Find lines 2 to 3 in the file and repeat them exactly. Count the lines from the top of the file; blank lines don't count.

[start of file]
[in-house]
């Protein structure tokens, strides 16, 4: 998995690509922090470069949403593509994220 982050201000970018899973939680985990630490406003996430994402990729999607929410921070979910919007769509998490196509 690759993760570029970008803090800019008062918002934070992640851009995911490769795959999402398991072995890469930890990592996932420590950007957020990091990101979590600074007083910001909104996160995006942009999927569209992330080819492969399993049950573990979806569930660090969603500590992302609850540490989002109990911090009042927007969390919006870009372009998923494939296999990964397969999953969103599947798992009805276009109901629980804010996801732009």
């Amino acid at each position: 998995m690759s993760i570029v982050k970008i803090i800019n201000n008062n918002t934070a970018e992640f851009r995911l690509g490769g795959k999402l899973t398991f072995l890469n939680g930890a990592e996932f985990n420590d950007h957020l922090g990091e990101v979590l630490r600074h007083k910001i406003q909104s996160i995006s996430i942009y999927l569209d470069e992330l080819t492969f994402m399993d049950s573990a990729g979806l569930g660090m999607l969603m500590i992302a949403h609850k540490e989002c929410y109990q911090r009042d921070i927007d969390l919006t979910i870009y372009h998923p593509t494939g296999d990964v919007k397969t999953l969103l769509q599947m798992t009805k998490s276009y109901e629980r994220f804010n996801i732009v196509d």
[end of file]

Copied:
């Protein structure tokens, strides 16, 4: 998995690509922090470069949403593509994220 982050201000970018899973939680985990630490406003996430994402990729999607929410921070979910919007769509998490196509 690759993760570029970008803090800019008062918002934070992640851009995911490769795959999402398991072995890469930890990592996932420590950007957020990091990101979590600074007083910001909104996160995006942009999927569209992330080819492969399993049950573990979806569930660090969603500590992302609850540490989002109990911090009042927007969390919006870009372009998923494939296999990964397969999953969103599947798992009805276009109901629980804010996801732009």
């Amino acid at each position: 998995m690759s993760i570029v982050k970008i803090i800019n201000n008062n918002t934070a970018e992640f851009r995911l690509g490769g795959k999402l899973t398991f072995l890469n939680g930890a990592e996932f985990n420590d950007h957020l922090g990091e990101v979590l630490r600074h007083k910001i406003q909104s996160i995006s996430i942009y999927l569209d470069e992330l080819t492969f994402m399993d049950s573990a990729g979806l569930g660090m999607l969603m500590i992302a949403h609850k540490e989002c929410y109990q911090r009042d921070i927007d969390l919006t979910i870009y372009h998923p593509t494939g296999d990964v919007k397969t999953l969103l769509q599947m798992t009805k998490s276009y109901e629980r994220f804010n996801i732009v196509d």